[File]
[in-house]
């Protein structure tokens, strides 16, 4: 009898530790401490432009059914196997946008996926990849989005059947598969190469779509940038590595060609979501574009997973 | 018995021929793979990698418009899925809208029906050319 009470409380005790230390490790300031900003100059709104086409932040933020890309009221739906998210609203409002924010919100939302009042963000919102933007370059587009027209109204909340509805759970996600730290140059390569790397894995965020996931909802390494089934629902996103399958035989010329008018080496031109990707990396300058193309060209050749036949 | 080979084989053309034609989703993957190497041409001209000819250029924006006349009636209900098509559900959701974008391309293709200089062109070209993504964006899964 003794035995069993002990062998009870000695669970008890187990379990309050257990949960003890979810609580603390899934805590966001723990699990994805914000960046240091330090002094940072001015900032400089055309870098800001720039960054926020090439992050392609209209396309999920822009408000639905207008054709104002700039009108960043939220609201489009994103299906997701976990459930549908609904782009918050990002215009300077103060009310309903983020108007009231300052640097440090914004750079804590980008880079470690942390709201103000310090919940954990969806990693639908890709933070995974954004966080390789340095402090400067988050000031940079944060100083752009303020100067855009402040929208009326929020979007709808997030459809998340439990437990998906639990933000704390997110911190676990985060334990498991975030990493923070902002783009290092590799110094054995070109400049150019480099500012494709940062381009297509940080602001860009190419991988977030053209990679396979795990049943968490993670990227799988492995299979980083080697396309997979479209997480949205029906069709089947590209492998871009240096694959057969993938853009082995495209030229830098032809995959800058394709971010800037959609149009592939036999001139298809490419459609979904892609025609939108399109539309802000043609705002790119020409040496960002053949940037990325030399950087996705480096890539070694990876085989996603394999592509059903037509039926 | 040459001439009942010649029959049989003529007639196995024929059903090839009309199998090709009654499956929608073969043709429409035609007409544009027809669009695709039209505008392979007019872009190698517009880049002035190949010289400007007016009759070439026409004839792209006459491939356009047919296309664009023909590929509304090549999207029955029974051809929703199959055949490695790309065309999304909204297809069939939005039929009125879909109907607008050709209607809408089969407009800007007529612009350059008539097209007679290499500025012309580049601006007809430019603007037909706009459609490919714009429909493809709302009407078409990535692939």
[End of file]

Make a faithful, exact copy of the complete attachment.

[in-house]
């Protein structure tokens, strides 16, 4: 009898530790401490432009059914196997946008996926990849989005059947598969190469779509940038590595060609979501574009997973 | 018995021929793979990698418009899925809208029906050319 009470409380005790230390490790300031900003100059709104086409932040933020890309009221739906998210609203409002924010919100939302009042963000919102933007370059587009027209109204909340509805759970996600730290140059390569790397894995965020996931909802390494089934629902996103399958035989010329008018080496031109990707990396300058193309060209050749036949 | 080979084989053309034609989703993957190497041409001209000819250029924006006349009636209900098509559900959701974008391309293709200089062109070209993504964006899964 003794035995069993002990062998009870000695669970008890187990379990309050257990949960003890979810609580603390899934805590966001723990699990994805914000960046240091330090002094940072001015900032400089055309870098800001720039960054926020090439992050392609209209396309999920822009408000639905207008054709104002700039009108960043939220609201489009994103299906997701976990459930549908609904782009918050990002215009300077103060009310309903983020108007009231300052640097440090914004750079804590980008880079470690942390709201103000310090919940954990969806990693639908890709933070995974954004966080390789340095402090400067988050000031940079944060100083752009303020100067855009402040929208009326929020979007709808997030459809998340439990437990998906639990933000704390997110911190676990985060334990498991975030990493923070902002783009290092590799110094054995070109400049150019480099500012494709940062381009297509940080602001860009190419991988977030053209990679396979795990049943968490993670990227799988492995299979980083080697396309997979479209997480949205029906069709089947590209492998871009240096694959057969993938853009082995495209030229830098032809995959800058394709971010800037959609149009592939036999001139298809490419459609979904892609025609939108399109539309802000043609705002790119020409040496960002053949940037990325030399950087996705480096890539070694990876085989996603394999592509059903037509039926 | 040459001439009942010649029959049989003529007639196995024929059903090839009309199998090709009654499956929608073969043709429409035609007409544009027809669009695709039209505008392979007019872009190698517009880049002035190949010289400007007016009759070439026409004839792209006459491939356009047919296309664009023909590929509304090549999207029955029974051809929703199959055949490695790309065309999304909204297809069939939005039929009125879909109907607008050709209607809408089969407009800007007529612009350059008539097209007679290499500025012309580049601006007809430019603007037909706009459609490919714009429909493809709302009407078409990535692939």